Take the 2-minute tour ×
Information Security Stack Exchange is a question and answer site for Information security professionals. It's 100% free, no registration required.

I'm currently dealing with a "Sniffy" java application. Well I can see it connecting to some kind of server using HTTPS. I would like to see what its sending or getting over HTTPS. i have read some stuff about decoding HTTPS but the problem is I dont have there private SSL Certificate.

I was thinking, is it possible to add a own SSL Root Certificate and add it to my system. So I then can decode the HTTPS?

First off all what software would I need other then wireshark? And How can I then decode the traffic in wireshark?

Im useing windows,

Regards Janniek

share|improve this question
    
What would be the point of using SSL if it could be circumvented that easily? If you're interested in seeing encryption/decryption at work, however, set up a root CA on a browser of your choice and allocate your own CAs, thus effectively hijacking certificates on your machine. This will allow you to set certificates for random sites as you see fit, which will allow you to see both ends of the system. –  Sébastien Renauld May 14 '13 at 19:26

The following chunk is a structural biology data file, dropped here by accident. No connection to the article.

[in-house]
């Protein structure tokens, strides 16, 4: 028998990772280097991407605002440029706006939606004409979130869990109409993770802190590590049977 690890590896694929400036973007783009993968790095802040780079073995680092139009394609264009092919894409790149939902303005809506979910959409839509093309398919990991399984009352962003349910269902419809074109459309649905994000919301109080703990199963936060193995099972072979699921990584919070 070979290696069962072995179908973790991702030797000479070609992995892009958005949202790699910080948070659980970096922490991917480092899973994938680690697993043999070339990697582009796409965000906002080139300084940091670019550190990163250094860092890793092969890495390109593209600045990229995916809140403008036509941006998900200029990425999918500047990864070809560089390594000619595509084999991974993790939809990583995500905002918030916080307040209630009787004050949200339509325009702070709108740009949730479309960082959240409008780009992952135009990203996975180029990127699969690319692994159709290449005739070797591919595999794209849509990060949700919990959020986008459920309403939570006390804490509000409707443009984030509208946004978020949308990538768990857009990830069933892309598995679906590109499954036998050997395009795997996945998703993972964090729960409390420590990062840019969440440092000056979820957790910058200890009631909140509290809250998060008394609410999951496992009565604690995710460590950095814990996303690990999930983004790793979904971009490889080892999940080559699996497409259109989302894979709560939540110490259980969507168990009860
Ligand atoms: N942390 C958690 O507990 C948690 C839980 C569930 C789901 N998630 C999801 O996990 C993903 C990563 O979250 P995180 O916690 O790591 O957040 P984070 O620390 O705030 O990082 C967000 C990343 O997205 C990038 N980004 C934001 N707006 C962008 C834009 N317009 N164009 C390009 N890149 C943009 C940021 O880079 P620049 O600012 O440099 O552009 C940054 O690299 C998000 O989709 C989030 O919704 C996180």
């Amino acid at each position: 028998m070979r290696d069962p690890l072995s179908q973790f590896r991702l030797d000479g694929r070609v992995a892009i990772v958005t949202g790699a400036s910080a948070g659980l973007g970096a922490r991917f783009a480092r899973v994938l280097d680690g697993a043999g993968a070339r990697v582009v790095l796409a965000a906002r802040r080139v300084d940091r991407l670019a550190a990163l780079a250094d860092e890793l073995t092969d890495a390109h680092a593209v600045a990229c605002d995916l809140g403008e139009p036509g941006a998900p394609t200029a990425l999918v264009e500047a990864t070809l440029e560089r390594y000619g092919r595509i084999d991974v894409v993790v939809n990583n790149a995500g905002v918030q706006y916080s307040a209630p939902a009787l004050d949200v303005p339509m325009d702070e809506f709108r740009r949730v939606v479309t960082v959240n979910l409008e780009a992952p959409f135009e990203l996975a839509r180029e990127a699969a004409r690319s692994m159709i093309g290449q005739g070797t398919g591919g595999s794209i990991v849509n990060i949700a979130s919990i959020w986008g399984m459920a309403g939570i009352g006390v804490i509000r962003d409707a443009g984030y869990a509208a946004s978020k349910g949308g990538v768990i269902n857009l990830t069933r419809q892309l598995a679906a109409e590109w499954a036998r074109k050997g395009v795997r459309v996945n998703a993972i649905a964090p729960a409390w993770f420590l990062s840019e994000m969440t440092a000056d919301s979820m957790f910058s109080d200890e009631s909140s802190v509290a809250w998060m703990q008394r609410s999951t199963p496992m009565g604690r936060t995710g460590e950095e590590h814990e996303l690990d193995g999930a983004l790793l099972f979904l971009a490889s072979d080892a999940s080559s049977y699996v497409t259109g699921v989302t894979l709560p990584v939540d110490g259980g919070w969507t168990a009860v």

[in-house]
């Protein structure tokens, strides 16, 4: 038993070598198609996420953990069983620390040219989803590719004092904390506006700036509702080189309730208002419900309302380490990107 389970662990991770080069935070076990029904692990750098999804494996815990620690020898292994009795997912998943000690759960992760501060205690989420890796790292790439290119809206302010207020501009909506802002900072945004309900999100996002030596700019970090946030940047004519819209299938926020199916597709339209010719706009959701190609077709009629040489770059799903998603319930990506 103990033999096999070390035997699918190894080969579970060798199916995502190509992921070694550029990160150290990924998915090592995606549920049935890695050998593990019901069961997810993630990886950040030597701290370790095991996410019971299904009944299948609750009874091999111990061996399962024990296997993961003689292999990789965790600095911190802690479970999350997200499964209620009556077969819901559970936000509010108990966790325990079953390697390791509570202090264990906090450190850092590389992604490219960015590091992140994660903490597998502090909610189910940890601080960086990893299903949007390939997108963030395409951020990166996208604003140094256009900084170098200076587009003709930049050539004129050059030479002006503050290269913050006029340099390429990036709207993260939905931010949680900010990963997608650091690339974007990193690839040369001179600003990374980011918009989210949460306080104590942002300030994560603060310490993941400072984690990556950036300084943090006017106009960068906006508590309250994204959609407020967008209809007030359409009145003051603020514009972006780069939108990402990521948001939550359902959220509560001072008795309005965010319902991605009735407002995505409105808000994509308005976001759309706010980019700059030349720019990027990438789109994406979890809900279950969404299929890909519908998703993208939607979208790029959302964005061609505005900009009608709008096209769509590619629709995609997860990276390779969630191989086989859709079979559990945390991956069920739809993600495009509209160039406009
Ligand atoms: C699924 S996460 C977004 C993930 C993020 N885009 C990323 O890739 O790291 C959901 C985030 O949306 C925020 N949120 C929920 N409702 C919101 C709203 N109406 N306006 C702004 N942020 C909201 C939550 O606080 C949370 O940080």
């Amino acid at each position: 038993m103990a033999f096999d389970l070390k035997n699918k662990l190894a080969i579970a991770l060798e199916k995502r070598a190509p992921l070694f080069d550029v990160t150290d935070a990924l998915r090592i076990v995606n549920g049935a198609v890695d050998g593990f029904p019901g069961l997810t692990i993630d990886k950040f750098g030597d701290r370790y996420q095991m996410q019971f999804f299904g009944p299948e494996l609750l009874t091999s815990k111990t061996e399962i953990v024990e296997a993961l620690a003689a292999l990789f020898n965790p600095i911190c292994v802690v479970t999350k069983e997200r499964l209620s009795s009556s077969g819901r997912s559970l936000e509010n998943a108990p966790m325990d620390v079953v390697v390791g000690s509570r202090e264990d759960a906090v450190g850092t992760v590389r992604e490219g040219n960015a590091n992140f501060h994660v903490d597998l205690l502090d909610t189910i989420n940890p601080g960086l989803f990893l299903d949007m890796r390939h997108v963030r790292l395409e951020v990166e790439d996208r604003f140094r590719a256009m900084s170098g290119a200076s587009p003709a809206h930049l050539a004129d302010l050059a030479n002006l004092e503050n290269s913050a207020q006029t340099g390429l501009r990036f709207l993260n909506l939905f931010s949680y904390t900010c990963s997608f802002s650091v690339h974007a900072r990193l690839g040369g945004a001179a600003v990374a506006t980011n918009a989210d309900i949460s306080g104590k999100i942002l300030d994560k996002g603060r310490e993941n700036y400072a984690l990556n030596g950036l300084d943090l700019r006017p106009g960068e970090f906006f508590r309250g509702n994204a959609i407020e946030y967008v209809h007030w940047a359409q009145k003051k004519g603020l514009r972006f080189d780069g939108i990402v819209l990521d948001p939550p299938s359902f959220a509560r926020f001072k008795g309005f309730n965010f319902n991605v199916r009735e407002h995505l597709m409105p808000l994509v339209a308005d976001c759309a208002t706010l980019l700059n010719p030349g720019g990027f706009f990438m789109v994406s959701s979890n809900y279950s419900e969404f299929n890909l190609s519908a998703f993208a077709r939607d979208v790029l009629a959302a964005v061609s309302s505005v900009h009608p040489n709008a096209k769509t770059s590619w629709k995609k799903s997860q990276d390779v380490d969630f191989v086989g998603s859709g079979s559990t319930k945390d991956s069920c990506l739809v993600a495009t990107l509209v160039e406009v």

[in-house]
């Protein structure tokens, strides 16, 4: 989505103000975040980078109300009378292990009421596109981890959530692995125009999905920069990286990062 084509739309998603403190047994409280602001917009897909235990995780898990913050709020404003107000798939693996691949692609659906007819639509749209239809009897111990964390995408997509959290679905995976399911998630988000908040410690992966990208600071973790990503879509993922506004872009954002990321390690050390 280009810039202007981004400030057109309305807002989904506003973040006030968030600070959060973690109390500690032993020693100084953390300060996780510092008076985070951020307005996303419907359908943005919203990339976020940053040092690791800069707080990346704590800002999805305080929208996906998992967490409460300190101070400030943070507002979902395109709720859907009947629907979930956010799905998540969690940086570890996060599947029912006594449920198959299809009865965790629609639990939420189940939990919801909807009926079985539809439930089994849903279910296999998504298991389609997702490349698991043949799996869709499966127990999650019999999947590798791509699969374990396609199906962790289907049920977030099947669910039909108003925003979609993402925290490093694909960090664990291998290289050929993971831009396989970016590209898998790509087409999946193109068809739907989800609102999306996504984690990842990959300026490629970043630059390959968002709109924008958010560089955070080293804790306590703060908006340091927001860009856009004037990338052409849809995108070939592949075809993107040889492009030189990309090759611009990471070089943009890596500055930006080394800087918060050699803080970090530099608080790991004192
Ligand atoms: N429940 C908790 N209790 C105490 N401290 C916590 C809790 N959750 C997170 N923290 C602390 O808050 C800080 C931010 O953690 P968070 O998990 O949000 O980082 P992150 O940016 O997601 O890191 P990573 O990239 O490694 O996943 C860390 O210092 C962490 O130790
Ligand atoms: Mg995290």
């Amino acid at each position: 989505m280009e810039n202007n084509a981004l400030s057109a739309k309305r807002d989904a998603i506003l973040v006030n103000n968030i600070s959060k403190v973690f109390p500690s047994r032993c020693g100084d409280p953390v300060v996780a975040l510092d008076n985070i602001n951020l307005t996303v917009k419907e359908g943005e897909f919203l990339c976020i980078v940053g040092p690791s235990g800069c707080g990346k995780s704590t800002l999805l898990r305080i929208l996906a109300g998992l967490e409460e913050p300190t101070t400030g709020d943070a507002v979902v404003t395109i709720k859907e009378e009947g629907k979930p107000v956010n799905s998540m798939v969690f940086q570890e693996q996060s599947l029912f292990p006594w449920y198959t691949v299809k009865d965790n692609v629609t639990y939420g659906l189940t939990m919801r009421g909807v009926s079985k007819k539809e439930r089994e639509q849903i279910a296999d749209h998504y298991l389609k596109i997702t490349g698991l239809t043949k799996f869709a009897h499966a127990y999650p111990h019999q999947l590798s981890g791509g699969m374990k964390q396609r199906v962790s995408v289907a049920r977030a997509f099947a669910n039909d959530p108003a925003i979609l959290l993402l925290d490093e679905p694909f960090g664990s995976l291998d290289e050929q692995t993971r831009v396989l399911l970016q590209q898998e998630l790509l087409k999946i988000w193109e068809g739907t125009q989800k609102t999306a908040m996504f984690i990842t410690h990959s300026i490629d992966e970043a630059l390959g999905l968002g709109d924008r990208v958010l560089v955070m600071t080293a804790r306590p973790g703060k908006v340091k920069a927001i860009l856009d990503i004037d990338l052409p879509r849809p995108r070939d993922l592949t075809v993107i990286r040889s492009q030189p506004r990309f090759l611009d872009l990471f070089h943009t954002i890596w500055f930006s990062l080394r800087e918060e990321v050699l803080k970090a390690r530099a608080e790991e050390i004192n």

1 Answer 1

Try using Fiddler2. It is free and has a built in HTTPS stripping proxy for exactly the kind of thing you are trying to do. The one trick is that the application will know that the certificate doesn't match so it may or may not complain, but something like Fiddler2 is your best bet at trying to see what's on the HTTPS connection. (You may also be able to add Fiddler's root cert to your trusted certificates to make it think it is valid, but it depends if they are looking for a particular cert or just one the system sees as valid.)

share|improve this answer

Your Answer

 
discard

By posting your answer, you agree to the privacy policy and terms of service.

Not the answer you're looking for? Browse other questions tagged or ask your own question.